Some comments on Atran’s recent NYT op-ed
Scott Atran put out an interesting op-ed this week in the NYT. He raised some good points in it, however, I also found a few things in his piece questionable.
- That al Qaeda has not successfully attacked since 9/11.
No other way to say this except that this is just plain wrong, which is disappointing to see. There is plenty of OS material that shows AQ’s clear involvement in attacks since then. And it is very clear that the London subway plots in 2005 were al Qaeda directed, and supported.
- The US invasion of Afghanistan devastated al Qaeda’s core of top personnel.
It didn’t. Al Qaeda has lost a few of its top personnel but not nearly as many as people think because a good number of them were not al Qaeda to begin with. What has happened is that KSM’s network got routed, but al Qaeda recovered from this. It lost quite a few foot soldiers but its core strength remains essentially the same. There are new faces in the mix to replace those who were lost, and most of them have come in from other linked groups, or have re-joined the jihad so to speak.
- The threat is home-grown youths who gain inspiration from OBL but little else beyond an occasional self-financed spell at a degraded Qaeda-linked training facility.
This quite frankly has me stumped. Aside from my intense dislike for “home-grown”, which is useless as an analytical term of reference, this comment goes against everything we know.
A spell at an al Qaeda linked or al Qaeda run training facility gives people a hell of a lot more than inspiration. It’s the most important element in the entire equation. And a desire to get training is universal. As I have noted repeatedly, going to prepare is a key part of jihadist doctrine and anyone worth their salt will try to do it. Of course there are always exceptions but I can think of only a handful of cases internationally where this hasn’t been one of the defining features of radicalisation (and also operationalisation) and even then its not clear that this wasn’t in the background.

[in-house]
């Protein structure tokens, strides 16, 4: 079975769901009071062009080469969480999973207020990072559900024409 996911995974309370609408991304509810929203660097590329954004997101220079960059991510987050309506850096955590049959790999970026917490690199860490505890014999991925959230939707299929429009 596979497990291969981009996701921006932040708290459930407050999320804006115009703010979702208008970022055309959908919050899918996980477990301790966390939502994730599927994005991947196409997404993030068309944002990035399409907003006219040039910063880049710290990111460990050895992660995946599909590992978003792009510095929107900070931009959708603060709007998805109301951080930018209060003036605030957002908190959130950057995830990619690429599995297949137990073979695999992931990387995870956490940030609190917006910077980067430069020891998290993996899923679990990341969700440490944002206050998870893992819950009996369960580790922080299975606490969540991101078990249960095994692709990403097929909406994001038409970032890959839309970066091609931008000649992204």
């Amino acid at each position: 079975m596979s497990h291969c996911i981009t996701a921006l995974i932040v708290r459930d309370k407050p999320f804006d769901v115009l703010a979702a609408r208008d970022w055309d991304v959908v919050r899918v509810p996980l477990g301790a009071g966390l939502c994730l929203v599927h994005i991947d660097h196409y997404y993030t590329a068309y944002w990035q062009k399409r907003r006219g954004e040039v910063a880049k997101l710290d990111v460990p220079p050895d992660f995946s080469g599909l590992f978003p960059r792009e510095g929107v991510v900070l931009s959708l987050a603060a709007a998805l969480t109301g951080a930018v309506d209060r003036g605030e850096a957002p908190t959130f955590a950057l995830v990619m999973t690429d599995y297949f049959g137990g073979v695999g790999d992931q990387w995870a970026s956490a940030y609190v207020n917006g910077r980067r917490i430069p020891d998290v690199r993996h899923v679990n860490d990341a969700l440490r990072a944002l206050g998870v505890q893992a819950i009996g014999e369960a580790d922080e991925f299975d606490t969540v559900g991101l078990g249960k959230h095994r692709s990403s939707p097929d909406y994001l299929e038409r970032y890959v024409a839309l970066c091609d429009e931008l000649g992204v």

The danger is precisely when people arrive at camps. Actually this is something I recall discussing with General Tito. He has, I think, one of the best understandings of radicalisation trajectories around. He noted that once someone does hijra (and here in this context he meant to go off and head for a location for training and jihad) it becomes exceptionally more difficult to deradicalise them. Then of course there are the implications for counter terrorism once they return from such training.
Here I’d note too that most people who seek training don’t actually go with the intention of joining al Qaeda. They want training to fight jihad. Al Qaeda’s skill lies in ‘turning’ them to its agenda. So, I think that minimising this process of training or seeking training is dangerous. It clouds understanding of the dynamics that are crucial to understanding how plots evolve and people are radicalised in that final stage–when they move from seeking training for armed jihad, to becoming involved with a group and carrying out a terrorist attack on its behalf and at its direction.
- That we are pushing the Taliban into al Qaeda’s arms
Here I presume Atran is referring to the Pakistan Taliban, because this is certainly not the case with the Afghan Taliban. I note he later mentions that the Pakistan Taliban does not have an International Agenda so I found this statement confusing. I do agree that lionising al Qaeda makes it a bigger threat, but I don’t think that on the basis of this one can then make the analytical leap to this somehow causing the Taliban to jump into its arms.
- I read Atran’s comments about using the Southeast Asian experience on al Qaeda with interest. While there are some similarities, I think this type of generalisation can be harmful. I may have misunderstood Atran here, but my reading of his argument is that the experience of Southeast Asia can somehow be transplanted onto either Afghanistan or Pakistan. Following on from this was the assumption that the Taliban or al Qaeda for that matter are similar enough in structure to use the same types of CT approaches used in Southeast Asia and Indonesia in particular.